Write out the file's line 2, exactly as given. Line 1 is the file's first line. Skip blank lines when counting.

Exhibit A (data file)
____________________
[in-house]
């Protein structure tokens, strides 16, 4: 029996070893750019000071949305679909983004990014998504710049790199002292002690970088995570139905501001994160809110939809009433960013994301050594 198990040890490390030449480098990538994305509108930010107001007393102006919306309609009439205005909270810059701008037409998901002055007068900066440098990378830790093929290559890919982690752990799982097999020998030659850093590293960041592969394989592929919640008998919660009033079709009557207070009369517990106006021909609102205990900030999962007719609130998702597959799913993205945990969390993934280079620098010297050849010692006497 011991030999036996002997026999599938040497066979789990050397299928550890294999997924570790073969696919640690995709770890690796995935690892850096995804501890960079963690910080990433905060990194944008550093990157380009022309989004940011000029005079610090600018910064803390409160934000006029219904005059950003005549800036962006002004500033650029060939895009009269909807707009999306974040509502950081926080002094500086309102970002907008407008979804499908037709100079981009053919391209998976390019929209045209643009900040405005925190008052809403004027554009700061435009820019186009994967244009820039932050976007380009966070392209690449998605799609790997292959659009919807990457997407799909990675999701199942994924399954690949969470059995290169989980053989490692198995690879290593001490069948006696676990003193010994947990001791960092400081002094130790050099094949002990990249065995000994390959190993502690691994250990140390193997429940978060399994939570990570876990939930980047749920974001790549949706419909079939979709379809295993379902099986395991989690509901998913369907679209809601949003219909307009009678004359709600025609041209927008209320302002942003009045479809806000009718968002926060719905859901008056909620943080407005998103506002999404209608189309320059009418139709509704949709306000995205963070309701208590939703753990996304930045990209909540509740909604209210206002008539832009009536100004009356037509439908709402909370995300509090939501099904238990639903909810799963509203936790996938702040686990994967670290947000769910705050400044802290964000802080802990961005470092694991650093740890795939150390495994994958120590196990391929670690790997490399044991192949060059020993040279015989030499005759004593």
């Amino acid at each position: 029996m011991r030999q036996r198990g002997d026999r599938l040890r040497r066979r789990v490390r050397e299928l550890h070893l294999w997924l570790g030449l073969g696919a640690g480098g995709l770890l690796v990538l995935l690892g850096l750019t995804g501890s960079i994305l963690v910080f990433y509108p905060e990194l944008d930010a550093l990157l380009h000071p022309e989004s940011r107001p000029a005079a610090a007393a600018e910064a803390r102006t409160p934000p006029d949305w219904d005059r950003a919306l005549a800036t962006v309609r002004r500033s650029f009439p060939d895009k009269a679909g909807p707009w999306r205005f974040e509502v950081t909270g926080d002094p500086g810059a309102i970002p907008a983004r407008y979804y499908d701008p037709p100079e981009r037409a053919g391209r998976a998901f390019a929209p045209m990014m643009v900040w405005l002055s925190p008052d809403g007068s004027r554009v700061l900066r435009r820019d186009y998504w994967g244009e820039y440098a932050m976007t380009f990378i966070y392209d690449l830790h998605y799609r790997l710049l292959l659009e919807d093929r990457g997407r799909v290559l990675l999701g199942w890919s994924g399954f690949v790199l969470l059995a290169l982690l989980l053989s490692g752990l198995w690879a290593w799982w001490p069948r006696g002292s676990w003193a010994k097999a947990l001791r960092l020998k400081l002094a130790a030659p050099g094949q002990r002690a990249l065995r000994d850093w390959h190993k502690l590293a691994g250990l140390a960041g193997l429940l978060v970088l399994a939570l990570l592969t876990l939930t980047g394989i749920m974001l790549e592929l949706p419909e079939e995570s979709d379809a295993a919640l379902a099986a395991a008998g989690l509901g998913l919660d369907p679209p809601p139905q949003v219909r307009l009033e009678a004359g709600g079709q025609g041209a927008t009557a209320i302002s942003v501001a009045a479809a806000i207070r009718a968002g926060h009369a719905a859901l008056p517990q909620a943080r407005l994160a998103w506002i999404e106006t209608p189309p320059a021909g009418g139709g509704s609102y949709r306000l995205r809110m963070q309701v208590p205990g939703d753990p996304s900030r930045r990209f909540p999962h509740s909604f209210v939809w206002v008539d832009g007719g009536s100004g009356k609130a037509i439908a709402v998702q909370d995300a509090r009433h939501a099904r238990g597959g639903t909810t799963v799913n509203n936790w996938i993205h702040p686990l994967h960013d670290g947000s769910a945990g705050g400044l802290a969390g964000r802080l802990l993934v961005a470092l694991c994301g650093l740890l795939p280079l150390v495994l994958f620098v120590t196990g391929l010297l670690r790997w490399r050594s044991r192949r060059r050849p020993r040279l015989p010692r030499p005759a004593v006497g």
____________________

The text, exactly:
């Protein structure tokens, strides 16, 4: 029996070893750019000071949305679909983004990014998504710049790199002292002690970088995570139905501001994160809110939809009433960013994301050594 198990040890490390030449480098990538994305509108930010107001007393102006919306309609009439205005909270810059701008037409998901002055007068900066440098990378830790093929290559890919982690752990799982097999020998030659850093590293960041592969394989592929919640008998919660009033079709009557207070009369517990106006021909609102205990900030999962007719609130998702597959799913993205945990969390993934280079620098010297050849010692006497 011991030999036996002997026999599938040497066979789990050397299928550890294999997924570790073969696919640690995709770890690796995935690892850096995804501890960079963690910080990433905060990194944008550093990157380009022309989004940011000029005079610090600018910064803390409160934000006029219904005059950003005549800036962006002004500033650029060939895009009269909807707009999306974040509502950081926080002094500086309102970002907008407008979804499908037709100079981009053919391209998976390019929209045209643009900040405005925190008052809403004027554009700061435009820019186009994967244009820039932050976007380009966070392209690449998605799609790997292959659009919807990457997407799909990675999701199942994924399954690949969470059995290169989980053989490692198995690879290593001490069948006696676990003193010994947990001791960092400081002094130790050099094949002990990249065995000994390959190993502690691994250990140390193997429940978060399994939570990570876990939930980047749920974001790549949706419909079939979709379809295993379902099986395991989690509901998913369907679209809601949003219909307009009678004359709600025609041209927008209320302002942003009045479809806000009718968002926060719905859901008056909620943080407005998103506002999404209608189309320059009418139709509704949709306000995205963070309701208590939703753990996304930045990209909540509740909604209210206002008539832009009536100004009356037509439908709402909370995300509090939501099904238990639903909810799963509203936790996938702040686990994967670290947000769910705050400044802290964000802080802990961005470092694991650093740890795939150390495994994958120590196990391929670690790997490399044991192949060059020993040279015989030499005759004593």